Melanie Stetson Freeman / The Christian Science Monitor / Getty Images

NYC’s homeless become ‘pawns’ in police union fight with mayor

Sergeants snap photos of homeless to shame de Blasio, but nobody wins, advocates say

New York City’s homeless have been caught up in a long-running feud between Mayor Bill de Blasio and a police union that is now encouraging members to take pictures of people committing quality-of-life crimes, such as sleeping on the street.

Seemingly intended to shame City Hall into cracking down on some of the New York’s most vulnerable citizens, the campaign represents a troubling breakdown of cooperation between the city’s political leaders and law enforcement, homeless advocates say. Moreover, they say it stands to help no one, least of all the homeless.

Meanwhile, for those targeted in the campaign, it is an invasion of privacy. “It’s not cool," said Justine Jackson, 60, who has suffered bouts of homelessness over the last four years. She was at Penn Station, a popular spot for the city’s homeless because of its public bathrooms and access to travelers’ spare change. “They shouldn’t take pictures of people without permission.”

Justine Jackson, 60, a disabled homeless woman, said she feels the SBA campaign violates the privacy of homeless people.
Wilson Dizard

Since Sergeants Benevolent Association (SBA) President Ed Mullins announced the campaign, called Peek-a-Boo, We See You Too, in a letter emailed to union members on Monday, hundreds of the photos have been posted on the union’s Flickr page. Most show homeless people sleeping on sidewalks, panhandling or committing other quality-of-life offenses.

“I don’t know what they want, except to embarrass the mayor,” said Joe Giacalone, a criminal justice professor at John Jay College and a New York Police Department veteran.

The SBA campaign comes just days after the city set aside $22 million for its NYC Safe scheme, which aims to train police for interactions with the mentally ill, to provide mental health care and to improve security conditions at shelters.

It also comes after months of bad blood between City Hall and police unions. The SBA and the Patrolmen’s Benevolent Association (PBA) have expressed distrust in de Blasio since late last year, when union leaders felt the mayor sided with protesters decrying police violence against people of color.

In his letter Mullins slammed new City Council measures meant to keep track of police use of force, to require officers to obtain consent from people before searches and to ban chokeholds.

“No one seems to give any thought about an officer fighting for their life or pulling a deranged and dangerous person off an innocent crime victim,” he wrote.

The mayor on Monday dismissed the notion that his office is preventing police from doing their jobs. “With all due respect to any union representative, I listen to Commissioner [Bill] Bratton. That’s who’s running the NYPD,” de Blasio said.  

“We're going to have very consistent quality-of-life enforcement all over this city for any kind of offense,” he added. “And that includes if a homeless person commits it.”

Some of the hundreds of photographs sent to the SBA.
SBA via Flickr

While the very public spat plays out, the homeless have become a nonconsenting part of the debate, activists say.

“The union is using the homeless as pawns to support another agenda, saying, ‘You let us do overly aggressive policing or we’re going to become an out-of-control, blighted city like we were in the 1980s and 1990s,’” said William Burnett, a co-chairman of Picture the Homeless, a civil rights and housing advocacy group.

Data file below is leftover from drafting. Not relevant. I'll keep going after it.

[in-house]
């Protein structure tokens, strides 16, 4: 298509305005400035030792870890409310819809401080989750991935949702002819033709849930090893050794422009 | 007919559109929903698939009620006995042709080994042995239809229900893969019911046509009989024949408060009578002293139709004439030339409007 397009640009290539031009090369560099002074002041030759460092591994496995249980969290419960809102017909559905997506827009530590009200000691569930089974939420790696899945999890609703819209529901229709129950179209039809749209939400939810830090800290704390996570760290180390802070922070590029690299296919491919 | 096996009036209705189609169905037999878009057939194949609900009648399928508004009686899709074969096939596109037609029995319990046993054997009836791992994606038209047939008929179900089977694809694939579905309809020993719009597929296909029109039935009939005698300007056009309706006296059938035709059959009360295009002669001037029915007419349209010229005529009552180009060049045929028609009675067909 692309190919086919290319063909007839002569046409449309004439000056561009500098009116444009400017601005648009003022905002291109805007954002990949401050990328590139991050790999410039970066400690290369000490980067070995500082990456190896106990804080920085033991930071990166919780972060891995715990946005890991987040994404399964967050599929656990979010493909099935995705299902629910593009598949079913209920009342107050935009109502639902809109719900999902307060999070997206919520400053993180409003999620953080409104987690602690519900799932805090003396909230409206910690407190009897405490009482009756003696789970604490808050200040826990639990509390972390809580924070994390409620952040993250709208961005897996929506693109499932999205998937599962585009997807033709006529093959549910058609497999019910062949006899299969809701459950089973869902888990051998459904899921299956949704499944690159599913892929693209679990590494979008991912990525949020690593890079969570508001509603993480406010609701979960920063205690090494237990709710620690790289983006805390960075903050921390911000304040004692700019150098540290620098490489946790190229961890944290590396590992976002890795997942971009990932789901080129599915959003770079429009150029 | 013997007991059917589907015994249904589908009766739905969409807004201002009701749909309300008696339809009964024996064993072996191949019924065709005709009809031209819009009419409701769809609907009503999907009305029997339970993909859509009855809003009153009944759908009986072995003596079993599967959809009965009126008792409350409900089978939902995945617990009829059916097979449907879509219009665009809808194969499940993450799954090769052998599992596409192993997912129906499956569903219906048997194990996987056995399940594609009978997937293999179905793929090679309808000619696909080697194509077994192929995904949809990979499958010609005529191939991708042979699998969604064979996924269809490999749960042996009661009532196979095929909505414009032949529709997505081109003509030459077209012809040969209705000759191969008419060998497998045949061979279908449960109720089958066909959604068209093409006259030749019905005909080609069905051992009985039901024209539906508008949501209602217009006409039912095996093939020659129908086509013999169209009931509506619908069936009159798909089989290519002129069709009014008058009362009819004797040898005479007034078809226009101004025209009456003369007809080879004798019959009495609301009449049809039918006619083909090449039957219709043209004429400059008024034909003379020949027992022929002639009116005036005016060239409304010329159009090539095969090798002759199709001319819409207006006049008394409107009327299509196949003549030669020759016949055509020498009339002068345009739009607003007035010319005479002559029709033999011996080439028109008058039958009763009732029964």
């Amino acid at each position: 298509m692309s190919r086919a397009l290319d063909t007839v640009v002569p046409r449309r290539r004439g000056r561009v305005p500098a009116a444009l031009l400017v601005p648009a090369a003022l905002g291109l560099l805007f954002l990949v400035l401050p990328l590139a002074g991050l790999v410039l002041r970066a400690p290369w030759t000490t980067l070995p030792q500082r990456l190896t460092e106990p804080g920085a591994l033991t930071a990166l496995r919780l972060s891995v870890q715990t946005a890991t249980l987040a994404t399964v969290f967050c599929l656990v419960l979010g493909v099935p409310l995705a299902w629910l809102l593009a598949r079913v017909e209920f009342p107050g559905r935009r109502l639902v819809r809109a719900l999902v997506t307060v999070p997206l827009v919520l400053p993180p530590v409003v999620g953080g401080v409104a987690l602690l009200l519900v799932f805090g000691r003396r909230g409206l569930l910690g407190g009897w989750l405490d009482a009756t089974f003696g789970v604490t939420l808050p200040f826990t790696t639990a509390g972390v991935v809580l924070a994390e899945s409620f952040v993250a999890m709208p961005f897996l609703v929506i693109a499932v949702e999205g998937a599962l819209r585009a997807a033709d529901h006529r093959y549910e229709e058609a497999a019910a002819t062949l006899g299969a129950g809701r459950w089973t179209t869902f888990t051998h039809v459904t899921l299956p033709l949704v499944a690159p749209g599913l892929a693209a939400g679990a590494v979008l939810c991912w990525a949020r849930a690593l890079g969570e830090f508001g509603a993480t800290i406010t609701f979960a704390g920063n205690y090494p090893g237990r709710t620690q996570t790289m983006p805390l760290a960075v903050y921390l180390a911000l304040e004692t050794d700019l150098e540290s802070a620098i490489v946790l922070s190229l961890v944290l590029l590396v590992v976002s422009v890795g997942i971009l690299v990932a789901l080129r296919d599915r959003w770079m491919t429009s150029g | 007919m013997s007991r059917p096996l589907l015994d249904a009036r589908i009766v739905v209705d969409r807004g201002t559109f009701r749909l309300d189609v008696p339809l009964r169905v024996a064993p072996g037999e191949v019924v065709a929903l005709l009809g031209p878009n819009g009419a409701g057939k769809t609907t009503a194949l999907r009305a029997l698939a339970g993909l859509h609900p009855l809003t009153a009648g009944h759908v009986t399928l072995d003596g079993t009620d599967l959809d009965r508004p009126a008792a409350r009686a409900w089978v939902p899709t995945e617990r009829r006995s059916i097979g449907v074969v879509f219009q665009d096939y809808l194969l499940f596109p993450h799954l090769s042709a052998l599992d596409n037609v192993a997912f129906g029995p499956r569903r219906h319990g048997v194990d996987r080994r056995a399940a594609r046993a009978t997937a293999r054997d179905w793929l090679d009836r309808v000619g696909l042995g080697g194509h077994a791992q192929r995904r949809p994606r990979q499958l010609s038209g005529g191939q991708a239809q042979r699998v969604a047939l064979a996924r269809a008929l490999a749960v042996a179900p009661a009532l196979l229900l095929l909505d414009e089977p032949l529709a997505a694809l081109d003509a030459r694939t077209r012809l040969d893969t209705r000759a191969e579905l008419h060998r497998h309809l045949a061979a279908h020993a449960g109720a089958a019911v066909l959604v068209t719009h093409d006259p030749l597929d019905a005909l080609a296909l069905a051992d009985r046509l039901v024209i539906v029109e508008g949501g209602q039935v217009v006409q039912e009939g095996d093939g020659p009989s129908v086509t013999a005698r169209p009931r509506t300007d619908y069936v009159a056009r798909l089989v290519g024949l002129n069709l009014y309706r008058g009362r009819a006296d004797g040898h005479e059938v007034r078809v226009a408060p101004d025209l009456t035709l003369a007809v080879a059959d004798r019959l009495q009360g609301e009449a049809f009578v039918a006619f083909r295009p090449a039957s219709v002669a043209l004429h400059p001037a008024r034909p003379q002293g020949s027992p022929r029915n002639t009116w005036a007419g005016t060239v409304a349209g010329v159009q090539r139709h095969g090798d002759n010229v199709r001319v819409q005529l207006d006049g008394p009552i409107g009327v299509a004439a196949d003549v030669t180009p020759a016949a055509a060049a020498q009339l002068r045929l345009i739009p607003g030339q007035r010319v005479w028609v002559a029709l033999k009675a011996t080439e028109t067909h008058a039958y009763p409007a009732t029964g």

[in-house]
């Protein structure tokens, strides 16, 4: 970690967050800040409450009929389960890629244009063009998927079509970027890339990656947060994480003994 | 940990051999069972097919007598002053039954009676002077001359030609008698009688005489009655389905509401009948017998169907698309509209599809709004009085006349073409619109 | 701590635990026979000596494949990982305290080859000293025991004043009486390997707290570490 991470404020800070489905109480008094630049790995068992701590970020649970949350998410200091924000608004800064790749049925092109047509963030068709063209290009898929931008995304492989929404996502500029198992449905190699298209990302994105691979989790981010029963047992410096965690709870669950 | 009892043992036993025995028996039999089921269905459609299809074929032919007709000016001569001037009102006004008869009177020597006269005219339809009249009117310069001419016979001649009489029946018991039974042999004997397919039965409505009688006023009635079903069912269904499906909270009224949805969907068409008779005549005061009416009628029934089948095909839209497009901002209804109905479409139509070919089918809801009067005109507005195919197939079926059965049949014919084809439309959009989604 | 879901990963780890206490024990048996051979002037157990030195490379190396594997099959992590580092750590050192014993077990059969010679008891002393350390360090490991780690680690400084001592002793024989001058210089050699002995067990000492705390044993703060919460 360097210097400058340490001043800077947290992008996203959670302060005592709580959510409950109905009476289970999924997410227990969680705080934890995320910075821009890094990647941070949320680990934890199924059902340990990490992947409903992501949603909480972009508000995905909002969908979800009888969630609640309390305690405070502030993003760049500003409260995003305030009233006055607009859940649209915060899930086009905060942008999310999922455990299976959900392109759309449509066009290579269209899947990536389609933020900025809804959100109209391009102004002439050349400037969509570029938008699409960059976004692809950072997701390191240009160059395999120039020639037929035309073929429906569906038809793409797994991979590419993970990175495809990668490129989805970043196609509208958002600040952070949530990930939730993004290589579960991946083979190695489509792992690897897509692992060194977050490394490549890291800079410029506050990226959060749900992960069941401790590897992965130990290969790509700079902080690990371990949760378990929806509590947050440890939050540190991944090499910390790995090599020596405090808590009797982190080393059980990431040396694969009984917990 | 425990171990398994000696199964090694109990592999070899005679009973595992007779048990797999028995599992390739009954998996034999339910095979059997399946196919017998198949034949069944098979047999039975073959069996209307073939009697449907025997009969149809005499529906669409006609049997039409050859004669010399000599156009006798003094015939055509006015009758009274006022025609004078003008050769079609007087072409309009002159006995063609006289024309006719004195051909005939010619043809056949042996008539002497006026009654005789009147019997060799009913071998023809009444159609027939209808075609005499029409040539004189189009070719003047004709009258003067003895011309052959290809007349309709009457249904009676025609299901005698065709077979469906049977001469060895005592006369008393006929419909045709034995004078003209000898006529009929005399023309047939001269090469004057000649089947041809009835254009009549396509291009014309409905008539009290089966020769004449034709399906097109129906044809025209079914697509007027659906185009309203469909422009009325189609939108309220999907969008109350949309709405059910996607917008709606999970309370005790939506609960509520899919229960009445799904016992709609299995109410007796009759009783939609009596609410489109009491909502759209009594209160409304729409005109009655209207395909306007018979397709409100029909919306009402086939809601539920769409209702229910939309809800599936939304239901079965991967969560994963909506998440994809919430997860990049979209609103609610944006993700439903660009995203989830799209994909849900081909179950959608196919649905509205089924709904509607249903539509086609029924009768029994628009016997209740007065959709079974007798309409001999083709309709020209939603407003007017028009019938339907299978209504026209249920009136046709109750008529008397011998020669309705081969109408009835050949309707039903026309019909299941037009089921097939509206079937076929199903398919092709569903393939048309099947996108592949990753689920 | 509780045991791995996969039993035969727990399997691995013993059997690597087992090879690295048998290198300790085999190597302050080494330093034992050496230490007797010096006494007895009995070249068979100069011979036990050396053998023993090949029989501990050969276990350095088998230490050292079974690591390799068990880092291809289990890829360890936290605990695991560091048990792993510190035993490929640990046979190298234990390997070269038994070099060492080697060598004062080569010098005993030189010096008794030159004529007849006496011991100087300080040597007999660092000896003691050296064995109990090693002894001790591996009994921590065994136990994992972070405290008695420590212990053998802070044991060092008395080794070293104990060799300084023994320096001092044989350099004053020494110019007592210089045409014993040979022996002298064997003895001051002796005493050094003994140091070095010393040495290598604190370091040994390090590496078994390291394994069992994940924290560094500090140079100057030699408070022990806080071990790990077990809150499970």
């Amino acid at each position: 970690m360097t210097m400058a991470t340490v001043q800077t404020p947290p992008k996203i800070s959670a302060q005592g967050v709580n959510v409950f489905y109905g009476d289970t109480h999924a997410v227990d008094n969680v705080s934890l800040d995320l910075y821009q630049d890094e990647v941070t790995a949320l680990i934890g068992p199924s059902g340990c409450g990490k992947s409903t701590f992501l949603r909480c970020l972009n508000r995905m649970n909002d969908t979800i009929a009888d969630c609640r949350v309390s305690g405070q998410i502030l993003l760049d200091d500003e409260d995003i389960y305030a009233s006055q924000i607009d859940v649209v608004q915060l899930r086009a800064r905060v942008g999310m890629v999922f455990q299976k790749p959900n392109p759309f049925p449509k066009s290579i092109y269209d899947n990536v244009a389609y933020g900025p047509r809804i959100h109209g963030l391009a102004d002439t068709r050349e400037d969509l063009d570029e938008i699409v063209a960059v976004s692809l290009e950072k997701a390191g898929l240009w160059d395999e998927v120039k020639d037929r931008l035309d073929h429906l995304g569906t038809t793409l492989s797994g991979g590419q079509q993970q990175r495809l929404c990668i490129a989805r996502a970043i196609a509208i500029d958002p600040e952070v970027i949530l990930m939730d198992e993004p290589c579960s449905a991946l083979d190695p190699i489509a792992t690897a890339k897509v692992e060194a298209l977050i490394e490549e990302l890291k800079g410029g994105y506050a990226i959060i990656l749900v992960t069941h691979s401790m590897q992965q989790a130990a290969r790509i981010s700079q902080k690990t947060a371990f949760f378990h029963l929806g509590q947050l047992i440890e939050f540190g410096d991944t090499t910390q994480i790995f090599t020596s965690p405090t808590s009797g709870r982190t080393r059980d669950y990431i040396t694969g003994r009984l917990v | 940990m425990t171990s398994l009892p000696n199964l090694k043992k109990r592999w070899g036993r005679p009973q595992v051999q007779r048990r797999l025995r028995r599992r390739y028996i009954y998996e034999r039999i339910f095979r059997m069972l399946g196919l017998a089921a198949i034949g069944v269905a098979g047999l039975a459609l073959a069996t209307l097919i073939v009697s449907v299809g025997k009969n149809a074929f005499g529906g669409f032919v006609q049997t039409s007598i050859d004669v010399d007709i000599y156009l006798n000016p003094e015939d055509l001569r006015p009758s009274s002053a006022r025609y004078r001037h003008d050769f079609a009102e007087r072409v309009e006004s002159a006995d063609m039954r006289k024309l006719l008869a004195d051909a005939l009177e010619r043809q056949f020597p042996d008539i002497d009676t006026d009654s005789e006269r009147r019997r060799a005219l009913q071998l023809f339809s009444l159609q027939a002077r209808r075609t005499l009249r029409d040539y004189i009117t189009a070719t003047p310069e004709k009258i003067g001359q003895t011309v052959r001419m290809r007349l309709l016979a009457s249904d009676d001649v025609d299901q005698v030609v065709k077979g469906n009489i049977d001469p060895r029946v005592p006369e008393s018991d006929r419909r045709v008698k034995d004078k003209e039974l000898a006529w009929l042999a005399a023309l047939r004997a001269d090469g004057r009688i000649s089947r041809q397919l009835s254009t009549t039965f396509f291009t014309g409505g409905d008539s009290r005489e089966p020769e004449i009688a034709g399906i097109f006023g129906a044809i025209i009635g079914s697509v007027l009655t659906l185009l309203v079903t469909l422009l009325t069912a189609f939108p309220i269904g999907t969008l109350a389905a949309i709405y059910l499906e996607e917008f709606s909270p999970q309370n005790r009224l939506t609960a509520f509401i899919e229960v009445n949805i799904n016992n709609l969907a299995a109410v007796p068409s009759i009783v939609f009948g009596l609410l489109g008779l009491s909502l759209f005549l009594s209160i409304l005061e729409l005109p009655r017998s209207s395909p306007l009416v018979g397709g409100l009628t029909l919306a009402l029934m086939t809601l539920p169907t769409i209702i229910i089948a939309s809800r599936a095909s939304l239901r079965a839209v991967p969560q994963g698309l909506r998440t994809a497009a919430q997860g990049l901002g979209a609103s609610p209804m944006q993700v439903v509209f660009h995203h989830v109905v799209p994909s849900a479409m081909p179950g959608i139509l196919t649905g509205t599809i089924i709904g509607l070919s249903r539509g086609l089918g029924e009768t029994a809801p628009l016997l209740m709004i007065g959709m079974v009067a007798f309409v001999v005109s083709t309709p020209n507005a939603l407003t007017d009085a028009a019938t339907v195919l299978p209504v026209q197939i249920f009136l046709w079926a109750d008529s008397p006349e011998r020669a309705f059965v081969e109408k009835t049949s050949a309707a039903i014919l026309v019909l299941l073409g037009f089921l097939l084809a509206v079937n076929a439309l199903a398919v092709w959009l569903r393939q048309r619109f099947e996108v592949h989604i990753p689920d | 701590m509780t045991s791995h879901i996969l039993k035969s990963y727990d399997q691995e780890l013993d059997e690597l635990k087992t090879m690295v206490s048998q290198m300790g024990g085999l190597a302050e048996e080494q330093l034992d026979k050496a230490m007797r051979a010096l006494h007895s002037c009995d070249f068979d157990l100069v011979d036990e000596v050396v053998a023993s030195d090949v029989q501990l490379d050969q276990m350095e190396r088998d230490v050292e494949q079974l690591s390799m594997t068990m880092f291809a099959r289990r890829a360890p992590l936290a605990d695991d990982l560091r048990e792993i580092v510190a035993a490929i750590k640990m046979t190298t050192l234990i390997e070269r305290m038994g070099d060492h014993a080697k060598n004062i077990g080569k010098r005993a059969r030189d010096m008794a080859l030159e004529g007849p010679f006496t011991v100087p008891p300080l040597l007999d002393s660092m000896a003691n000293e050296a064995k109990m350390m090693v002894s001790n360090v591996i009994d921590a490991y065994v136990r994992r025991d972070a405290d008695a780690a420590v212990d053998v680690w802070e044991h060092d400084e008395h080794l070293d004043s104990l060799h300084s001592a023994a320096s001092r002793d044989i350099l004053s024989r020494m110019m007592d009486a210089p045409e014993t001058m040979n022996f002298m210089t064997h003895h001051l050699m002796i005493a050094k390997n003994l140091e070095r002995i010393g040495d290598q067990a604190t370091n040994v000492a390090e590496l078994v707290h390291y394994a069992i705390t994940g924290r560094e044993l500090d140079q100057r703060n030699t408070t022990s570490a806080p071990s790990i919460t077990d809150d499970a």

Burnett, who has experienced homelessness, said he believed New York has changed for the better over the last two decades, in part thanks to the work the NYPD did 20 years ago. But he added that the apparent success does not grant officers the right abuse citizens.

In his letter to members, Mullins doesn’t offer solutions to homelessness or suggestions for how police can help people living on the street. He didn’t return multiple requests for comment from Al Jazeera. But others say a different tack is necessary if relations between officers and members of the city’s homeless community are to improve.

DeLacy Davis, the head of the National Coalition of Law Enforcement Officers for Justice, Reform and Accountability and a retired 20-year veteran of the Orange County, New Jersey, police force, said the SBA was wrong to politicize policing of the homeless. 

While the union has a responsibility to advocate for its members’ safety and pay, they shouldn’t “do it on the backs of the homeless or groups in the community that can’t defend themselves,” he said. “It’s just the wrong fight.”

To help the homeless, he said, officers need to get to know the people who are on their beat and respond with the reflex of helping, not punishing. This is especially true for the homeless who are mentally ill, he said.

“Consider a naked man yelling in street, cursing and screaming. Well, he is naked. But there is no reason for me to shoot him,” Davis said. “I can see he’s not a threat to me from a distance.”

But Burnett doesn’t trust police to do the right thing.

“If they post pictures of vulnerable homeless people on the Internet, that reflects a real contempt on their part,” he said. “Would you trust somebody that has that much contempt to act in good faith?”

At Penn Station, Jackson said she would like to see officers provide direction to resources from the city, acting more as social workers than bullies. 

Ernest Kimble, a 57-year-old homeless person, suggested officers should approach them with food rather than cameras if they want to improve relations.

"Maybe they could hand out sandwiches to us," he said.

Related News

Find Al Jazeera America on your TV

Get email updates from Al Jazeera America

Sign up for our weekly newsletter


Get email updates from Al Jazeera America

Sign up for our weekly newsletter